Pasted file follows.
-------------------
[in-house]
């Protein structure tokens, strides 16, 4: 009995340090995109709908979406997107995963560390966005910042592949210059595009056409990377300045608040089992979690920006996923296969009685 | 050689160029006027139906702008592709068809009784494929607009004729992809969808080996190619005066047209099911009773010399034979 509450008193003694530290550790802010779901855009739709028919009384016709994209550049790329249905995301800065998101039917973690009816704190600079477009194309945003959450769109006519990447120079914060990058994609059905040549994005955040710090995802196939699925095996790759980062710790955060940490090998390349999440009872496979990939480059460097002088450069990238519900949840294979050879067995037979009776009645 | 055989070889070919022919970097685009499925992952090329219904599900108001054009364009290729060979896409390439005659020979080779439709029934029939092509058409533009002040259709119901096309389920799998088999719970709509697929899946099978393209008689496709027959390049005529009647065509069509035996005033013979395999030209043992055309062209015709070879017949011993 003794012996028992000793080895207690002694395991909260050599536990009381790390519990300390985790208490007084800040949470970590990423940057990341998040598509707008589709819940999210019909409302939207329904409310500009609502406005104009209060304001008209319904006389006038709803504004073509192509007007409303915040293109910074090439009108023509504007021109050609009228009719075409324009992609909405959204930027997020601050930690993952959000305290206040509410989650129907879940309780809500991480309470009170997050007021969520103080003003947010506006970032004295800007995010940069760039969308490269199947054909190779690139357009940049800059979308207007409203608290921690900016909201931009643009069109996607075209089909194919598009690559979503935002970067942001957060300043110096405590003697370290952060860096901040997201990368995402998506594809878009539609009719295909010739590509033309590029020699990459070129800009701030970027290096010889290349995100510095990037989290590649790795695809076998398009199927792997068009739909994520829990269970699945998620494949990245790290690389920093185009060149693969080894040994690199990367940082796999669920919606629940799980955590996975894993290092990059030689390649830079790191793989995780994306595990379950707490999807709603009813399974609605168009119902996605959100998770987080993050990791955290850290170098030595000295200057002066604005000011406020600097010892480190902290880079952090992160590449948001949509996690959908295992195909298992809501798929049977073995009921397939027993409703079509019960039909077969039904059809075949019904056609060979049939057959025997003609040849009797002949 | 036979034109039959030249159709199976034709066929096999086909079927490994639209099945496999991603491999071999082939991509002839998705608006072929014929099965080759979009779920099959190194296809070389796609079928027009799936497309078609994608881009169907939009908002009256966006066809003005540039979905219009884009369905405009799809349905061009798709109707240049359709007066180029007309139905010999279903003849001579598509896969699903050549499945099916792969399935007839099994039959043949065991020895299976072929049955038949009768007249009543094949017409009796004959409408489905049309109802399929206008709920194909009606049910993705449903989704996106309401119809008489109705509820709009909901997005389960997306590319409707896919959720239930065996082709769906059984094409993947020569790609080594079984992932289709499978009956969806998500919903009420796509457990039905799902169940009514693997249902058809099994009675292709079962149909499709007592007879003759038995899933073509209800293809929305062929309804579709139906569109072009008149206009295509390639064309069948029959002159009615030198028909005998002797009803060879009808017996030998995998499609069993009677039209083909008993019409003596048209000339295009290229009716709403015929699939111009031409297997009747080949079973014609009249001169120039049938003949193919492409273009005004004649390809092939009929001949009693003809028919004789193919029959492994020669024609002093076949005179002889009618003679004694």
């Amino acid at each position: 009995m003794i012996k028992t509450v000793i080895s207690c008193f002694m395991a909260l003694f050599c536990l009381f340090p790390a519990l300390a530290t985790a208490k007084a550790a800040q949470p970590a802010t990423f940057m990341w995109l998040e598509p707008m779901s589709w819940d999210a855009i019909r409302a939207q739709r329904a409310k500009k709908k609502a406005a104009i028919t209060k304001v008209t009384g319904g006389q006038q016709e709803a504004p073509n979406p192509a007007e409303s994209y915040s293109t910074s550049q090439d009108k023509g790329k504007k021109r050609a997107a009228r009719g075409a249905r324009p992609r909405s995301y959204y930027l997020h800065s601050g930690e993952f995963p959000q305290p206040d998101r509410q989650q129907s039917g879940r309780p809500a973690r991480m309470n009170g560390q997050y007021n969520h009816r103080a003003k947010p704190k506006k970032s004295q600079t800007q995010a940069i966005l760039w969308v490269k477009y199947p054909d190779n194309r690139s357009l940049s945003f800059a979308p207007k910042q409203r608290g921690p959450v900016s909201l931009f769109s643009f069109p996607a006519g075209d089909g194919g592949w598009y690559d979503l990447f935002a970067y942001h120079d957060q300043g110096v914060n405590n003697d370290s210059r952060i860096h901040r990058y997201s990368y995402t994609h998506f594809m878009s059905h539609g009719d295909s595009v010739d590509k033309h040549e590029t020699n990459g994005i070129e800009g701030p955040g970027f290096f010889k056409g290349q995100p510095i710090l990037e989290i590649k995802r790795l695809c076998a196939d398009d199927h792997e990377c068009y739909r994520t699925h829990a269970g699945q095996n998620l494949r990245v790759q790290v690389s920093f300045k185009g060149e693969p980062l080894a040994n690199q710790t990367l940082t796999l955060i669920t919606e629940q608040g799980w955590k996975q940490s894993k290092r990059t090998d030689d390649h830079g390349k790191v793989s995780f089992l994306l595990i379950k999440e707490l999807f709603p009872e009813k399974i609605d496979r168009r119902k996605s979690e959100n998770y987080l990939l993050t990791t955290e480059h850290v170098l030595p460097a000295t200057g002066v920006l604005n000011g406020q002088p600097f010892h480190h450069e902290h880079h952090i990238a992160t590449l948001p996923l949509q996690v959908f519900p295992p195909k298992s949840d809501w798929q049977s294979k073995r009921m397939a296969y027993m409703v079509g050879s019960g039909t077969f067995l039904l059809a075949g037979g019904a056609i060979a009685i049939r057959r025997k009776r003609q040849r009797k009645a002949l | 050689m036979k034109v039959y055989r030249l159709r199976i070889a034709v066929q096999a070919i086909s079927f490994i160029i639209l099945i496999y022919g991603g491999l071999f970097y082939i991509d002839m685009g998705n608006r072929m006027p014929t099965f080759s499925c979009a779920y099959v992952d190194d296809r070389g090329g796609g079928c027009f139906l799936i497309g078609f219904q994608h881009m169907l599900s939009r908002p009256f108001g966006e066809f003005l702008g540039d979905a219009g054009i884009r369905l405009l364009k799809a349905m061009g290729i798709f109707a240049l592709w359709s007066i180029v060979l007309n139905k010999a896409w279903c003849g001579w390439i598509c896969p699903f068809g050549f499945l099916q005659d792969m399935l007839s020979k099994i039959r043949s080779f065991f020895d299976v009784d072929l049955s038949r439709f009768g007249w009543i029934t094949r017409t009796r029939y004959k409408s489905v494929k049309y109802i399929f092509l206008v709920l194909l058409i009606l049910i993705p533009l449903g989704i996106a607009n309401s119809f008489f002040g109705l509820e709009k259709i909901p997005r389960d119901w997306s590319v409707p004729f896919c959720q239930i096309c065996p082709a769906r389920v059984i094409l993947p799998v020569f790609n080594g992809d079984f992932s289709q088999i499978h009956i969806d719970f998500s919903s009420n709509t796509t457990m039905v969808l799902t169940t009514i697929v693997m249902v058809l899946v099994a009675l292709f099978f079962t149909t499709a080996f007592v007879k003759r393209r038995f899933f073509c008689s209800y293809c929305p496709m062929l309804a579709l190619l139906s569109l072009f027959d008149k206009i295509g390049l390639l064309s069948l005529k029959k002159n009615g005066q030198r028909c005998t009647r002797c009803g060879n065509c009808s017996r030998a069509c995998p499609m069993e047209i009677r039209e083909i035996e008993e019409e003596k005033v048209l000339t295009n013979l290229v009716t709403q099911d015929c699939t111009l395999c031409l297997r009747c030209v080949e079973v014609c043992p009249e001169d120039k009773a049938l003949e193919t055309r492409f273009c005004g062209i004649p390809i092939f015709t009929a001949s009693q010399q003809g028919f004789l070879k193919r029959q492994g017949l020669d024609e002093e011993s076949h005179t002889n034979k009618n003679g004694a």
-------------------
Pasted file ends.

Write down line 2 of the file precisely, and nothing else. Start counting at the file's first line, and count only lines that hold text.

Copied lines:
């Protein structure tokens, strides 16, 4: 009995340090995109709908979406997107995963560390966005910042592949210059595009056409990377300045608040089992979690920006996923296969009685 | 050689160029006027139906702008592709068809009784494929607009004729992809969808080996190619005066047209099911009773010399034979 509450008193003694530290550790802010779901855009739709028919009384016709994209550049790329249905995301800065998101039917973690009816704190600079477009194309945003959450769109006519990447120079914060990058994609059905040549994005955040710090995802196939699925095996790759980062710790955060940490090998390349999440009872496979990939480059460097002088450069990238519900949840294979050879067995037979009776009645 | 055989070889070919022919970097685009499925992952090329219904599900108001054009364009290729060979896409390439005659020979080779439709029934029939092509058409533009002040259709119901096309389920799998088999719970709509697929899946099978393209008689496709027959390049005529009647065509069509035996005033013979395999030209043992055309062209015709070879017949011993 003794012996028992000793080895207690002694395991909260050599536990009381790390519990300390985790208490007084800040949470970590990423940057990341998040598509707008589709819940999210019909409302939207329904409310500009609502406005104009209060304001008209319904006389006038709803504004073509192509007007409303915040293109910074090439009108023509504007021109050609009228009719075409324009992609909405959204930027997020601050930690993952959000305290206040509410989650129907879940309780809500991480309470009170997050007021969520103080003003947010506006970032004295800007995010940069760039969308490269199947054909190779690139357009940049800059979308207007409203608290921690900016909201931009643009069109996607075209089909194919598009690559979503935002970067942001957060300043110096405590003697370290952060860096901040997201990368995402998506594809878009539609009719295909010739590509033309590029020699990459070129800009701030970027290096010889290349995100510095990037989290590649790795695809076998398009199927792997068009739909994520829990269970699945998620494949990245790290690389920093185009060149693969080894040994690199990367940082796999669920919606629940799980955590996975894993290092990059030689390649830079790191793989995780994306595990379950707490999807709603009813399974609605168009119902996605959100998770987080993050990791955290850290170098030595000295200057002066604005000011406020600097010892480190902290880079952090992160590449948001949509996690959908295992195909298992809501798929049977073995009921397939027993409703079509019960039909077969039904059809075949019904056609060979049939057959025997003609040849009797002949 | 036979034109039959030249159709199976034709066929096999086909079927490994639209099945496999991603491999071999082939991509002839998705608006072929014929099965080759979009779920099959190194296809070389796609079928027009799936497309078609994608881009169907939009908002009256966006066809003005540039979905219009884009369905405009799809349905061009798709109707240049359709007066180029007309139905010999279903003849001579598509896969699903050549499945099916792969399935007839099994039959043949065991020895299976072929049955038949009768007249009543094949017409009796004959409408489905049309109802399929206008709920194909009606049910993705449903989704996106309401119809008489109705509820709009909901997005389960997306590319409707896919959720239930065996082709769906059984094409993947020569790609080594079984992932289709499978009956969806998500919903009420796509457990039905799902169940009514693997249902058809099994009675292709079962149909499709007592007879003759038995899933073509209800293809929305062929309804579709139906569109072009008149206009295509390639064309069948029959002159009615030198028909005998002797009803060879009808017996030998995998499609069993009677039209083909008993019409003596048209000339295009290229009716709403015929699939111009031409297997009747080949079973014609009249001169120039049938003949193919492409273009005004004649390809092939009929001949009693003809028919004789193919029959492994020669024609002093076949005179002889009618003679004694």